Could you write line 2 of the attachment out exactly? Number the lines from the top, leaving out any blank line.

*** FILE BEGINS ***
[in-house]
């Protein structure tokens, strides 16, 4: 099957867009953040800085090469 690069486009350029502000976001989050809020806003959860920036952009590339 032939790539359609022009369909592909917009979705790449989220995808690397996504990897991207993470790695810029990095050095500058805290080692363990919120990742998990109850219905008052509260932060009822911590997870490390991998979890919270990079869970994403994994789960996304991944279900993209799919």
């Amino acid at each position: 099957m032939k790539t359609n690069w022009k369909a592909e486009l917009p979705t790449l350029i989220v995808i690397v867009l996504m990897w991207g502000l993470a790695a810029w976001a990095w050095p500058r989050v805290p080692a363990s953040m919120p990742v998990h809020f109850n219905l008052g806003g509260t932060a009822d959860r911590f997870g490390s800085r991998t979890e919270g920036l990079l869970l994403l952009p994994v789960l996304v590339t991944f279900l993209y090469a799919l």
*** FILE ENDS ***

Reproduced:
């Protein structure tokens, strides 16, 4: 099957867009953040800085090469 690069486009350029502000976001989050809020806003959860920036952009590339 032939790539359609022009369909592909917009979705790449989220995808690397996504990897991207993470790695810029990095050095500058805290080692363990919120990742998990109850219905008052509260932060009822911590997870490390991998979890919270990079869970994403994994789960996304991944279900993209799919």